This, in turn, threw off other things. One of the other ways Supremacy can Suppress votes is through use of Region cards (which can also be used to block Public Opinion actions). The idea being that you'd have this alternate way to interfere with Equality (albeit in a specific named Region) in order to keep one of your Suppression cards face-up to score. But if you leave Equality alone and never interfere, there's no reason to keep a Region card in your Reserve; that's a valuable slot that a scoring Suppression card can utilize. Cards that are flipped face-down are generally only flipped face-up again ("refreshed") when there is also a face-up Public Opinion card in your Reserve. The idea being that Supremacy would need to find the right combination of Suppression, Region, and Public Opinion cards, and would need to make the right decisions about when and how to use them. But, again, if you never flip any of the cards face-down, you don't really need to worry about flipping them face-up again, do you? The whole thing broke down.

I started by making the cards harder to get into your Reserve - like the old Federal Laws, they'd now require a Public Opinion discard, and hey, how about they enter your Reserve face-down, so you'll need to have another Public Opinion card to refresh it. (There are a couple of other ways to refresh your Reserve, but you get the idea.) That went a long way toward slowing down that "strategy", but it didn't fix the underlying problem. The Supremacy player could still just sock away those Suppression cards and refuse to do anything with them other than score points. Historically, thematically, ludically, the thing would fall flat.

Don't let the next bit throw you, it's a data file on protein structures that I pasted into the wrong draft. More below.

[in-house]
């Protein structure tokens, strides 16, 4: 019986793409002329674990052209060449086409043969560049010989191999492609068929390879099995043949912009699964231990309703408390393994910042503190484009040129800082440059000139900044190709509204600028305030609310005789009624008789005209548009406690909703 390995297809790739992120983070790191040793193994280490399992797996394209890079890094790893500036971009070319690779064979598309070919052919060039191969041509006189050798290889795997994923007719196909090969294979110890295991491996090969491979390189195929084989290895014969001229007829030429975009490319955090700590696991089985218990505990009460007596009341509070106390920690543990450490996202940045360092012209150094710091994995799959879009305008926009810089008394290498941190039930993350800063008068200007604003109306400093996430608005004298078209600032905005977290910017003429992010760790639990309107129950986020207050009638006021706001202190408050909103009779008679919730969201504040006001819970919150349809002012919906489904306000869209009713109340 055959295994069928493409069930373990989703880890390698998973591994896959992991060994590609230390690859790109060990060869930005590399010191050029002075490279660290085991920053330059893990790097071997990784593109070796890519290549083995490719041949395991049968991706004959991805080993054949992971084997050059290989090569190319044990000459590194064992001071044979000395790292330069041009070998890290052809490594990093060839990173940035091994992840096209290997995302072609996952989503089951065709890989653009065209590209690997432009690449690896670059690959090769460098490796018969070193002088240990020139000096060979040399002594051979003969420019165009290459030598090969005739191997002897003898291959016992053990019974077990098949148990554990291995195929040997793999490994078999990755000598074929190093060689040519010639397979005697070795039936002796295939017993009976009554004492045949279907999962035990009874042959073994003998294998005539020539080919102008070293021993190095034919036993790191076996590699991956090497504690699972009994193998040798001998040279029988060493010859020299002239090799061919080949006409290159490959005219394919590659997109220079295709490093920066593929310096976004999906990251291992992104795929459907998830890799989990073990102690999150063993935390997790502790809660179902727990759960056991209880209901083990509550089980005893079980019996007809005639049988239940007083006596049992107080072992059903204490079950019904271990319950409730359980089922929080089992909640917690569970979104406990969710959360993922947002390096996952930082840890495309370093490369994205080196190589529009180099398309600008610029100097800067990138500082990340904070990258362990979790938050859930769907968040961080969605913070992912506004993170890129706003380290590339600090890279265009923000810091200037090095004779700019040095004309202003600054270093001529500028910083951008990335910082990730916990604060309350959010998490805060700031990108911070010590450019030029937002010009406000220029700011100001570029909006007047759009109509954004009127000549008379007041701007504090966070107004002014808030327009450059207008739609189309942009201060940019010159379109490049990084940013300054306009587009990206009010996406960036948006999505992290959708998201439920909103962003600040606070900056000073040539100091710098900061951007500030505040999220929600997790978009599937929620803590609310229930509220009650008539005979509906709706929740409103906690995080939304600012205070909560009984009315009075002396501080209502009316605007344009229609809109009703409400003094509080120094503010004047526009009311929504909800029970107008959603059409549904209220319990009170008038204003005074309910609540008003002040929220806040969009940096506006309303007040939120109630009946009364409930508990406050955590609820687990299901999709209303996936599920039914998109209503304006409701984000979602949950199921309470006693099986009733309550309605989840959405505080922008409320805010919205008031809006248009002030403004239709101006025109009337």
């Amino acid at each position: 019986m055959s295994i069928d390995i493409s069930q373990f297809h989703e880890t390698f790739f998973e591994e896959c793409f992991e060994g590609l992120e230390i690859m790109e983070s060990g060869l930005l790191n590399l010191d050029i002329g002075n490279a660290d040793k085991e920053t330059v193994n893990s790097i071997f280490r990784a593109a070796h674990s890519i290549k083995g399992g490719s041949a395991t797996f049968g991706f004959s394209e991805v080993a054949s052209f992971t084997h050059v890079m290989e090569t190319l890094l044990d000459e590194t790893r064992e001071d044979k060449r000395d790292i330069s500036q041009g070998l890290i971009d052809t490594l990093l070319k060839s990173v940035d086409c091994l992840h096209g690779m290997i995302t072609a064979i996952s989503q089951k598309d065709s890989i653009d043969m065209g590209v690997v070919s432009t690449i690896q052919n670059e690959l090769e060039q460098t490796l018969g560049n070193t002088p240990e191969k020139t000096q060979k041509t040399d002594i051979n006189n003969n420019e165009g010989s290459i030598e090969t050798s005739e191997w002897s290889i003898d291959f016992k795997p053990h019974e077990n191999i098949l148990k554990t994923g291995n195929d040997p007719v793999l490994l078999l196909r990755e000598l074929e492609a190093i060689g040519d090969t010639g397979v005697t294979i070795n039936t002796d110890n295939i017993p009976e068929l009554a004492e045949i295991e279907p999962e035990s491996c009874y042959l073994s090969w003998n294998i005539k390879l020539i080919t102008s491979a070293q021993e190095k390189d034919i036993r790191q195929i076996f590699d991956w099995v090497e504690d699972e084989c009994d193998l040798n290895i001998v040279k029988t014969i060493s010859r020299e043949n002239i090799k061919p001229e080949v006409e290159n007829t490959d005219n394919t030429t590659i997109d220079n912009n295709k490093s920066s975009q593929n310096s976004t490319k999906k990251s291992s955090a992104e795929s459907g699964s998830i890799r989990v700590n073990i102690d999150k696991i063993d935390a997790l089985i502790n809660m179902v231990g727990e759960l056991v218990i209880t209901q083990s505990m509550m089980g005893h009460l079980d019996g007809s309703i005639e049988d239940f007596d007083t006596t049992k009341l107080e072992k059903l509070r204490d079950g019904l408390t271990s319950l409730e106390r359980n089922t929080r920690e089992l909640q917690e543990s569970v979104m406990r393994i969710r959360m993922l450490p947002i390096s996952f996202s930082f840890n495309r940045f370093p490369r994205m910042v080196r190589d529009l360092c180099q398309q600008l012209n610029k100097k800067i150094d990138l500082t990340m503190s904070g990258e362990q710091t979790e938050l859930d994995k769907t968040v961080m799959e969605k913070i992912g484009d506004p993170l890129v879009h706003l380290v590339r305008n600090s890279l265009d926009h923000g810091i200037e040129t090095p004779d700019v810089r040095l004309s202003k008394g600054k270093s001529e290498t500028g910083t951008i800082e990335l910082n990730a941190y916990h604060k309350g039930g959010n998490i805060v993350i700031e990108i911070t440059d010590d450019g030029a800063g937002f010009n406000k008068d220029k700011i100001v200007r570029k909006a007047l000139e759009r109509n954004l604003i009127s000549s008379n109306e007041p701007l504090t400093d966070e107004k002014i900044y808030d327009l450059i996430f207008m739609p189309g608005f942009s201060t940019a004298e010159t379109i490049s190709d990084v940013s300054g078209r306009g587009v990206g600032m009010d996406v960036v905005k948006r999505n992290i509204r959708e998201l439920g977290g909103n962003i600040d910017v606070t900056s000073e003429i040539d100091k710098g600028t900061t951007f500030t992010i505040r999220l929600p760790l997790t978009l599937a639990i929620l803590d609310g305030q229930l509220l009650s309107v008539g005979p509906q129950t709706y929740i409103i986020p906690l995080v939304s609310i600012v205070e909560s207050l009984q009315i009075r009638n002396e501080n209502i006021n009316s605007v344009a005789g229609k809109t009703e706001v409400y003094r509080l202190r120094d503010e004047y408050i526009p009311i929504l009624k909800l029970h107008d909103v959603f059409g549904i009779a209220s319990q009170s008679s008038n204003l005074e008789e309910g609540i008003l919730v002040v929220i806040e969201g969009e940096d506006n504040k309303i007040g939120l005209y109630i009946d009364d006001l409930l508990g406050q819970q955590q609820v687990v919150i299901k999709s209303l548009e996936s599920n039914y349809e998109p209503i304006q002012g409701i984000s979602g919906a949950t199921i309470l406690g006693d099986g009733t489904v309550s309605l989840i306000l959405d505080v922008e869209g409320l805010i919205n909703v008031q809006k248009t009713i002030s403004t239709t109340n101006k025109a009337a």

So at this point, I'm getting frustrated, and so, as usual, I set the thing aside and start working on something else, and in this case, that something else happened to be a couple of scenarios for Table Battles. And one of the core things about Table Battles is that when it's not your turn, you don't really get to choose whether or not to react, only how you will react, and when it is your turn, you are also choosing which of your opponent's reactions you want to trigger, and where you want to feint so as to make your "real" attack on a subsequent turn. Mandatory reactions are the thing that people who don't understand Table Battles hate about it, and also the thing that makes it work. And it occurred to me that it might also make The Vote work.

When Equality tries to pass a local law or ratify an amendment, if Supremacy can prevent it from passing, they must prevent it from doing so - they are forced to flip Suppression and/or Region cards as appropriate. Within that framework, they have tactical choices - which ones to flip, in which order, matter. On a strategic level, suddenly those Region cards look a lot more valuable - I would much rather block with that so I can still score with my Suppression card - as do those Public Opinion cards to refresh my reserve. Maybe I might even lean more heavily on Public Opinion card to stop Equality from getting enough support to try and pass the laws in the first place. Or maybe I'm going to go heavy on a deck-thinning strategy - every time the deck is exhausted, I'm going to score some extra points and my Reserve gets refreshed, so if I can bleed the deck dry, I can keep refreshing them every turn. Meanwhile, by forcing my reactions, Equality is directly interfering with my scoring, and may need to push for initiatives that fail at first in order to build the support they need to pass in the future.

Ironically, by making this specific interaction mandatory, it opens up the strategic and tactical space, creating more interesting and historically appropriate play patterns for both players.